Rubicon Owners Forum banner

1 - 10 of 10 Posts

·
Jeepless in PA
Joined
·
12,585 Posts
Discussion Starter #1
Hey all,

I purchased a boat two years ago with my dad and while it is a bass boat, it is tricky to get into after taking a swim. This summer I went tubing with the girlfriend and we had to use the cavitation plate for a step up. That isn't nearly safe nor a good idea if thrown overboard with the engine on trolling.

My dad and I made this out of 1" solid box and tubing aluminum. The sides are 1x2" angle aluminum and there is a quick pin to hold the step up.

I have a millermatic 180, with the spoolgun and it is rated for 5/16 Al. We took a map gas 1lb solder torch, preheated it to 375-410 degrees and the welder on the max setting had good penetration. It is not pretty but is functional and will work as an emergency step.

The side tubing is for the shallow anchor (pole) to slide in.

The water line is where the 2" round black thing is located.

Thoughts?


It has 1x1x1" blocks to give it the standoff angle.



Thanks!
 

Attachments

·
Moderator
Joined
·
3,425 Posts
Looks like you did a good job!
 

·
Registered
Joined
·
93 Posts
Steps to enter the boat, OUT OF THE WATER.

Well gang,
I just cruised into this section of the forum and, was impressed by some of what I've seen and read. And that provoked me to show my latest little project with my boat, just before we got the Jeep. We recently acquired a 22.5" Kayot deck boat and, like many deck, pontoon and tritoon boats, due to the nature of them sitting so high on the trailer, it's sometimes almost impossible to gain access to the inside of them to perform maintenance, load or unload them etc.

So, I've seen many front-load, trailer mounted ladders on versions of these type and style of boats. So, I figured what the heck, I'll build one. it wasn't overly hard but, it did take a bit of calculating. It's primarily three types of metal. The mounting plate, the part that's used to attach to the ladder to the trailer, is 1/2" thick, 4" wide x 12" long, cold-rolled flat stock.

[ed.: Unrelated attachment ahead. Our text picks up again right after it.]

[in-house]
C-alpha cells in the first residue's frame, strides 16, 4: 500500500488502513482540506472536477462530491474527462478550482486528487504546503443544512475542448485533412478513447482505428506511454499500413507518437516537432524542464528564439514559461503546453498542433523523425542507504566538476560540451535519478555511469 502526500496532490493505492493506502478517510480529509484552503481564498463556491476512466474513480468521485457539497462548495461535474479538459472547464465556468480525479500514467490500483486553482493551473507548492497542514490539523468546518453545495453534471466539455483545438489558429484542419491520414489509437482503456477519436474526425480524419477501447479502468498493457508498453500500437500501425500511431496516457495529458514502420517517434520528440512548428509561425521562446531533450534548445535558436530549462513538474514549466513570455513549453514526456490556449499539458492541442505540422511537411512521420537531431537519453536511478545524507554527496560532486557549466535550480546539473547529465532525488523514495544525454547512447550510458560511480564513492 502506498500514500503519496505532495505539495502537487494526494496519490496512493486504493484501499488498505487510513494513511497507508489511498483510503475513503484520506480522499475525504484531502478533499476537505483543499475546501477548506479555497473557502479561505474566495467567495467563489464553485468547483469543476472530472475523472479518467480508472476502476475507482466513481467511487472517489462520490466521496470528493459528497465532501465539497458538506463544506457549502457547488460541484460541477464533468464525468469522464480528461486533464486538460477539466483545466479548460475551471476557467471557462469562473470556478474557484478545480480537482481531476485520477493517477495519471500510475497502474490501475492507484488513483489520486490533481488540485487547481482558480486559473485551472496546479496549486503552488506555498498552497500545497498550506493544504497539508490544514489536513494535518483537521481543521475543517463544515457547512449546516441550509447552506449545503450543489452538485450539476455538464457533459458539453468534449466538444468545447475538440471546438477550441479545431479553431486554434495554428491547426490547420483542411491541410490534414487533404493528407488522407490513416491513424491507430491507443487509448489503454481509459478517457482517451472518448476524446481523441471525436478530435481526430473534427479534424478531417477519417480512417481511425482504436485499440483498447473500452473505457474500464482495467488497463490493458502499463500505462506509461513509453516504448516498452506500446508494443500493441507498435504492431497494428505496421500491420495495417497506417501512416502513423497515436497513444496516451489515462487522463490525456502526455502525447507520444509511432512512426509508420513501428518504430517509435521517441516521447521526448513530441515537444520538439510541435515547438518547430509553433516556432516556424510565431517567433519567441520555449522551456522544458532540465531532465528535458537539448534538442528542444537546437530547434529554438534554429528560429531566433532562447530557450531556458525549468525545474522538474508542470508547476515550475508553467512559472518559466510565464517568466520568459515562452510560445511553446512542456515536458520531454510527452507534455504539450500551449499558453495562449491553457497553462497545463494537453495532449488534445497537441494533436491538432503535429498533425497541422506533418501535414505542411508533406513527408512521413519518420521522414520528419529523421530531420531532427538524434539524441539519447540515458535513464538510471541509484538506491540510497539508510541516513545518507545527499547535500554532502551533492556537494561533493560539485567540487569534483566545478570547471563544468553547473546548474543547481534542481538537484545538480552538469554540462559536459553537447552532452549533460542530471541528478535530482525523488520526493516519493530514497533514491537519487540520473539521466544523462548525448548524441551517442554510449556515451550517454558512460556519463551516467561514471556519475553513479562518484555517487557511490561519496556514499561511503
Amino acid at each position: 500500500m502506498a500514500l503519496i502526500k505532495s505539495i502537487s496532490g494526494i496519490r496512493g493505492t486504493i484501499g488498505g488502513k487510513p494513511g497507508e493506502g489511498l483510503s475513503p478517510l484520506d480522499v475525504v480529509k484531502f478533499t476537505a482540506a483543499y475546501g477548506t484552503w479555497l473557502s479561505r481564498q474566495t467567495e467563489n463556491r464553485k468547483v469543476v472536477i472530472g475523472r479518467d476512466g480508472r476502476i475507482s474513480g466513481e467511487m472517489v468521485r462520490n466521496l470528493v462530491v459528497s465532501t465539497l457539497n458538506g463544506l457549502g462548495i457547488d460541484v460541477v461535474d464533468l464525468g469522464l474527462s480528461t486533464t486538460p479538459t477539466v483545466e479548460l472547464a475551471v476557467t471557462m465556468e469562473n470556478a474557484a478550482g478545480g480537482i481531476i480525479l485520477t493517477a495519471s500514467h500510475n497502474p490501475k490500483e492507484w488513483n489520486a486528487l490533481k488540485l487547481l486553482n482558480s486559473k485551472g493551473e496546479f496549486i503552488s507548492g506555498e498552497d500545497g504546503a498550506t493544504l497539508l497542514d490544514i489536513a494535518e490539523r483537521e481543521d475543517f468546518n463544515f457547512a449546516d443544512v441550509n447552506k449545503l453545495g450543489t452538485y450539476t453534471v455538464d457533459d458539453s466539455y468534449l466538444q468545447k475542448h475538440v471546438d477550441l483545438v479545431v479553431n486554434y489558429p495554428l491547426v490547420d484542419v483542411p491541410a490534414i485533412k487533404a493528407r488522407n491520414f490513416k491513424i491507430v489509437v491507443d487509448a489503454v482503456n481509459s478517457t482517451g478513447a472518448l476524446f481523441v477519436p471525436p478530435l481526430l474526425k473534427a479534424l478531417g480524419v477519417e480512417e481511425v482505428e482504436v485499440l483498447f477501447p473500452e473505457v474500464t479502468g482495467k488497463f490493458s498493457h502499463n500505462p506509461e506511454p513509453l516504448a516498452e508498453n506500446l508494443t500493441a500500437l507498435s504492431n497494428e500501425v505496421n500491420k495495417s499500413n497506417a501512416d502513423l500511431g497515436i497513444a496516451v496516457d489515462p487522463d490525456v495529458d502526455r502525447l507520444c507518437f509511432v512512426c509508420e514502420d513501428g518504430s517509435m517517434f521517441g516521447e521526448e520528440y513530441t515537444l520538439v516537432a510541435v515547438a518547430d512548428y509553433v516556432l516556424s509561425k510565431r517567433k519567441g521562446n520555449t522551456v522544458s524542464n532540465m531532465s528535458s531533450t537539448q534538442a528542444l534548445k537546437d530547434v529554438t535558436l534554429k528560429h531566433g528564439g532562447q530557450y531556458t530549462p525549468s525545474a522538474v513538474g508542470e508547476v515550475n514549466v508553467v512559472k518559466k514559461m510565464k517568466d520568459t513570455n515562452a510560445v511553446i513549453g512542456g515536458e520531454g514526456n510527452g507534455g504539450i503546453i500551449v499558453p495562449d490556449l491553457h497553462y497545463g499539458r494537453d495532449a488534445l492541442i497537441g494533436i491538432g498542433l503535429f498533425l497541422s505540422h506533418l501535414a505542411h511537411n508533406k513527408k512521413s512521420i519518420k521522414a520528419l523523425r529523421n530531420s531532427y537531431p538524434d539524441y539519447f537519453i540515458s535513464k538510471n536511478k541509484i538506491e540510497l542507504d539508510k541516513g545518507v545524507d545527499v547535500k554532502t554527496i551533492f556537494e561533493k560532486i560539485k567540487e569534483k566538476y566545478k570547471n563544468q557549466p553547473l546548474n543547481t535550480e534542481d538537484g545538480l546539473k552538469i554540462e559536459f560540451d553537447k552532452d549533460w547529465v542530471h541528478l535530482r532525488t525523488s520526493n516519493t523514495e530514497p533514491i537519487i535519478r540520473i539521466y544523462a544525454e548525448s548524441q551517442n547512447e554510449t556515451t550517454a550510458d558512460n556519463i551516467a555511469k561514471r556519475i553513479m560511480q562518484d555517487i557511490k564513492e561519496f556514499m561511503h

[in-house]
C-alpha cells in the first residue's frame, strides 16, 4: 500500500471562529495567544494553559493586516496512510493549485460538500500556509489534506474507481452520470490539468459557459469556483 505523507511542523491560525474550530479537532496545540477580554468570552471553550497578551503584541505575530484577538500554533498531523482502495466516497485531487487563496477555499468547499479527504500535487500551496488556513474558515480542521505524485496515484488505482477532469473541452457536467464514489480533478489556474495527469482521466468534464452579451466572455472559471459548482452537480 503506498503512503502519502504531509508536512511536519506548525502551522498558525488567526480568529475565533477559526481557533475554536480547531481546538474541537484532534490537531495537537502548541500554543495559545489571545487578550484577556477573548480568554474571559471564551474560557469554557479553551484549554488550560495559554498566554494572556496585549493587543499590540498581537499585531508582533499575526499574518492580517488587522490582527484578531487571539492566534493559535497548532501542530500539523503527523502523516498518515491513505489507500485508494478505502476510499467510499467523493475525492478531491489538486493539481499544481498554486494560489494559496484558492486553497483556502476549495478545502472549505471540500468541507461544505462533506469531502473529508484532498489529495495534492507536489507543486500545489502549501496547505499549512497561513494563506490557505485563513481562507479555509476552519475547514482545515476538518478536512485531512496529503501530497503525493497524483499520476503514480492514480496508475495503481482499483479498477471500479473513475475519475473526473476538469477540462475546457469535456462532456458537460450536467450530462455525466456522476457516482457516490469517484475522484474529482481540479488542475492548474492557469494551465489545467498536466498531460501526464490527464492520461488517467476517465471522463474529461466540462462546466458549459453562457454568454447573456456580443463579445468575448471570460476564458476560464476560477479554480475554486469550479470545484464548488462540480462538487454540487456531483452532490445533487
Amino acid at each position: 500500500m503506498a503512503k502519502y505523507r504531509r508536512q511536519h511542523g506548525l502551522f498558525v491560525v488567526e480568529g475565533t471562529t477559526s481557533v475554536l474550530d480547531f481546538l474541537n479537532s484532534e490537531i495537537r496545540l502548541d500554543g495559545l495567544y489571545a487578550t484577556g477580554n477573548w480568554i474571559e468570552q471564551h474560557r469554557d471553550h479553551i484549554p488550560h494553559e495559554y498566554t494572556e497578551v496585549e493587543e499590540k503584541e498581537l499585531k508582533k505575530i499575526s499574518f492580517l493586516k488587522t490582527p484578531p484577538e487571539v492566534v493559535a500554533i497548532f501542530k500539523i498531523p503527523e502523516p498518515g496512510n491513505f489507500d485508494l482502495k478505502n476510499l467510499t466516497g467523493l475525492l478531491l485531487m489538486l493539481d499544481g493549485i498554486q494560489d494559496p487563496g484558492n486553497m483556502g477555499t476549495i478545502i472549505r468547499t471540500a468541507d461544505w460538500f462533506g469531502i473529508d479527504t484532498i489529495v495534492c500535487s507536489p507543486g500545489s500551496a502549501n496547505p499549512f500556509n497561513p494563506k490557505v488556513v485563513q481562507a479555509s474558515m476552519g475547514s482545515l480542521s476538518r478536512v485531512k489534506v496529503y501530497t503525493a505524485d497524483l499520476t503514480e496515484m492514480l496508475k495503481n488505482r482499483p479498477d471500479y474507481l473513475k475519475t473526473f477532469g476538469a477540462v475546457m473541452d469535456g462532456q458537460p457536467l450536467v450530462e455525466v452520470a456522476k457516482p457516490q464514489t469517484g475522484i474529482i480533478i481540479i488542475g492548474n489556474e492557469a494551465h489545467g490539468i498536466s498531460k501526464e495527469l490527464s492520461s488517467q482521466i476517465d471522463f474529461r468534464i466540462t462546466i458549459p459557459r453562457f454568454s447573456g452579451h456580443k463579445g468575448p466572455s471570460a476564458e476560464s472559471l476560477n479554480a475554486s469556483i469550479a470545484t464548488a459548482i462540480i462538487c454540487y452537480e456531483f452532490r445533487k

The hand rails are 1.25" x .150 wall hot rolled tubing. The hand rail was not ONE PIECE when I started. It was three pieces, that I had bent at a local metal fab shop, into different radius's, to be laid out, on top of each other, to piece together to make one long piece, that LOOKS like it was one piece, to begin with.

The steps, are 2" x 2" x 1/4" wall, hot rolled box tubing. I had to figure angle, height and rise to run, to end up with enough steps so that the rise between each one was not over powering. Well, there's a bit more to all the calculations and fitment, suffice to say, it was a fun project and, took a bit of head scratching. When it was all done, and mounted on the trailer for a test, I was really happy with the results.

I knew that the recycle/metal supply place had some tubing plugs for the step treads so, there was no need to box the ends up. Once the test was done and, I was thoroughly happy with the stability and strength, it was time to figure out what color for powder coating. I removed it and headed down to the local powder coater. I looked at some samples of color and came up with what you see in the pics. It's a Hammer-tone silver/black combo. I love it.

When it was done, powder coated, plugs in the ends of the steps, I added some self stick, non-skid to each tread. Done. In some of the pictures of the hand rail, you're looking at multiple welds, (remember, multiple pieces, pieced together, to form one long handrail) but, you cannot tell where the welds are at.

All of my friends think the handrail was one piece, bent to the specs and dimensions needed. Not so.

Now, entering and exiting that boat, while on it's trailer is ultra simple and less taxing, even while carrying equipment and or tools etc. Your thoughts?
Scott

P.S. This was all welded with a Millermatic 185 Mig welder. All the cuts, for ALL pieces of metal, were done with a Miller Spectrum 375 Extreme Plasma Cutter, including cutting the round tubing.







 

·
Registered
Joined
·
93 Posts
Thanks John,
All my life I've wanted a nice, clean place to work. We moved from San Diego to Lake Havasu City AZ about 19 months ago and, I had that floor professionally epoxied prior to us moving in, during the time of closing. It's a brand new home and, that was the best time to do the floor. And, it gave me the chance to really set things up so I have a really nice and clean place to work.

It's really nice to be able to go out and even lay down on that floor, anywhere and do any form of work, and not get dirty etc. It gets mopped once a week.
Scott
 

·
Administrator
Joined
·
15,112 Posts
excellent idea for ladder access to the boat !!


love the floor.....
my next home will have the floor epoxy`d completed before moving in.
:grin:
 

·
Registered
Joined
·
93 Posts
excellent idea for ladder access to the boat !!


love the floor.....
my next home will have the floor epoxy`d completed before moving in.
:grin:
Yep,
That's specifically why I had ours done when I did. A brand new home, with brand new concrete in the drive ways and garage floors, has had no cars etc. parked on it, no tire marks, no oil dripped, NOTHING. So, while a pro still has to do quite a bit of prep, it's not nearly as hard as doing it with oil stains and all that. I love it and would do it again in a heartbeat.
Scot
 
1 - 10 of 10 Posts
Top